It may be a busy time of year for us running around buying presents, getting food together for family and friends and over indulging but for the bees the cold weather means huddling together in a ball to keep warm and staying cosy in the hives. Only when the sun comes out and the temperature rises a bit do they venture out for a brief sortie and toilet trip – bees are fastidious about their toilet habits, no inside toilets for them. The gardens of the world are where they relieve themselves.
Yesterday was one such day. Their tiny entrance was chokablock with bees coming and going grateful for the sunshine and the chance to get out and stretch their wings. They are so cute to watch. Out they come, have a little look around, a sniff and possibly a chat with their sisters and then when they are ready push themselves off the hive, fly up and away to do their business in the gardens of urban London. It isn’t possible to tell how long they are away from the hive – we haven’t captured and marked the bees as yet – but since the temperature is around 10C degrees we suspect they are only flying a short distance maybe a garden or two away.
We did notice that today 30th Dec some of the bees were coming back with pollen. No idea from which flower but it was a light yellow colour. Does this mean the queen is laying?
We took the opportunity to weigh the hive. Well not exactly weigh the whole hive but we attached a spring scale to one side of the hive stand and lifted until the legs came off the floor. The scale read 15 kilos. In itself this measurement doesn’t tell me much but when we repeat the exercise we will be able to deduce how much food is being consumed by the colony and then be in a position to take action if we feel their food supplies are getting short.
Hefting the hive
On the ground below the entrance there are a couple of dozen dead bees in various stages of decomposition. This rather callous resting place just outside the front door is where the bees dump their deceased though I have seen on occasion the bees transporting their dead a little further away in our garden. The bees seem to be happy not to dispose of their dead in any other way than an unceremonious kick out the front door. Slightly strange perhaps since their lives are spent as a close knit tight sisterhood where each and everyone play an important role, always working as a team and in constant communication with each other, ready to kill and die for the hive, their queen and each other if danger was ever in their way. But when one of their own die, it’s a kick out the door and if by chance the corpse had some honey on it they would happily suck up that honey seemingly without noticing that the honey is on their dead sister. Maurice Maeterlinck, 1901 writes in his renowned The Life of the Bee; “In the midst of the marvels of their industry, their policy, their sacrifice, one thing exists that must always check and weaken our admiration; and this is the indifference with which they regard the misfortunes or death of their comrades”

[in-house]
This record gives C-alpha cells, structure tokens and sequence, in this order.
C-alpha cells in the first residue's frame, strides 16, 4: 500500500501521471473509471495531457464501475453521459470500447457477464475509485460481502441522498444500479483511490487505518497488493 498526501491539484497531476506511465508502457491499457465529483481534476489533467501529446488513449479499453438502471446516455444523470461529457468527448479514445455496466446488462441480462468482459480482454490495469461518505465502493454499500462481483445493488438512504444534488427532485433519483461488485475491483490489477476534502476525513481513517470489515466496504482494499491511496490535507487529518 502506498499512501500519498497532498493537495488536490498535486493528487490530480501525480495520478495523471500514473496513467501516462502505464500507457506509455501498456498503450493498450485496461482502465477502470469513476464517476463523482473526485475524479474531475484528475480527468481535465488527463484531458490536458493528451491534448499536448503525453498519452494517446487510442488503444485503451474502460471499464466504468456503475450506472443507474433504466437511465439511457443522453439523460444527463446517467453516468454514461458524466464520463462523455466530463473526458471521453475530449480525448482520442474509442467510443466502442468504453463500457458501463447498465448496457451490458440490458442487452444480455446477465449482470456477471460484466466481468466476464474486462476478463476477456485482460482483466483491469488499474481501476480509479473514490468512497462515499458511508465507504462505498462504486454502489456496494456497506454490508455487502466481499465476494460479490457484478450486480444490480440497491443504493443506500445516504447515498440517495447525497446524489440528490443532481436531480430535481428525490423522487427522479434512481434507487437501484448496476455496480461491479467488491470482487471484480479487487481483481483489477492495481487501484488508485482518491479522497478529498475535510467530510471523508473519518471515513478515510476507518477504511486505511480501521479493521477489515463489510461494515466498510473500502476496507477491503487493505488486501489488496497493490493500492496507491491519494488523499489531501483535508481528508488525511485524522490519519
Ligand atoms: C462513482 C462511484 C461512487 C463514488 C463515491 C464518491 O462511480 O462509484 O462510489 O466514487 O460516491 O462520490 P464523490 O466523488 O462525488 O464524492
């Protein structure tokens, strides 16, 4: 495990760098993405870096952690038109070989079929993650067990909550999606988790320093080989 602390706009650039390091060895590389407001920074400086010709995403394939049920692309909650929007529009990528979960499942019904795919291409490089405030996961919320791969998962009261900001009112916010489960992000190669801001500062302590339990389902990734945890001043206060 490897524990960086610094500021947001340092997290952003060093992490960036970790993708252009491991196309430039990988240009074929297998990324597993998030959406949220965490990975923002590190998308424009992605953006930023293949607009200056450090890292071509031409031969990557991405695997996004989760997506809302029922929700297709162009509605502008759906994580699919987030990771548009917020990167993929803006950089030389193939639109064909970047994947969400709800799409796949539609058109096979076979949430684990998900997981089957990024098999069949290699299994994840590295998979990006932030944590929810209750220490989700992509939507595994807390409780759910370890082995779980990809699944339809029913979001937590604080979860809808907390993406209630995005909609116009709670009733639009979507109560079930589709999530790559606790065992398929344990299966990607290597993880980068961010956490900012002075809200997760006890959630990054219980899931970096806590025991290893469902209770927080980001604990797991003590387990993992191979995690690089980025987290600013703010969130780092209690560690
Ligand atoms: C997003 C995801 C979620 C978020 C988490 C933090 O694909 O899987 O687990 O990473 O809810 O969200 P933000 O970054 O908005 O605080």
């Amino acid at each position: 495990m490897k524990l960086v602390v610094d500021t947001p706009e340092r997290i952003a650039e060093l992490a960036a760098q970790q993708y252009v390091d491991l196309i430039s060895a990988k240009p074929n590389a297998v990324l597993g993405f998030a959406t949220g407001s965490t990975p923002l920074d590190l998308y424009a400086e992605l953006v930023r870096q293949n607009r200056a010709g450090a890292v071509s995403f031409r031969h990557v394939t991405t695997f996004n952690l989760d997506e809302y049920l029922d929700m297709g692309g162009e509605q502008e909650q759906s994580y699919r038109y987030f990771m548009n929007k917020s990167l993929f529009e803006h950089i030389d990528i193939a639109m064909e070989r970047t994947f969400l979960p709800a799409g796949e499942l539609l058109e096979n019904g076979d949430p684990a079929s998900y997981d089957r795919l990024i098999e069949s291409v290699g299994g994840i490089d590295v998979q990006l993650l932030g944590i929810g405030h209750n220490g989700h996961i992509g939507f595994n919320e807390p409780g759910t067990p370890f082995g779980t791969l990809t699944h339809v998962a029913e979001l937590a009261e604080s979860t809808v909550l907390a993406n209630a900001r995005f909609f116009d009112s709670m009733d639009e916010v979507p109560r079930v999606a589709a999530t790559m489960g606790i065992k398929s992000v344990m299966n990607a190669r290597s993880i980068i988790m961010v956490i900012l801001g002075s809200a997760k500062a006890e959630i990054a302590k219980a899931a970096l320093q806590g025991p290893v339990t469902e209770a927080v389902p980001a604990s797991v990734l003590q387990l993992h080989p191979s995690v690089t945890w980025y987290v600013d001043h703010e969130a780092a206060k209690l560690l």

This may be a little harsh since we can’t know what the bees are thinking and how they deal with death but they at least dispose of their dead outside the hive.
Soon it will be January and the queen is known to start her laying again even though the winter is still with us. Our urban bees have the advantage of the urban heat island effect keeping the cities warmer than the surrounding country and hence making the winters shorter. Hope she has enough room and stores in her home so her young can grow strong and healthy.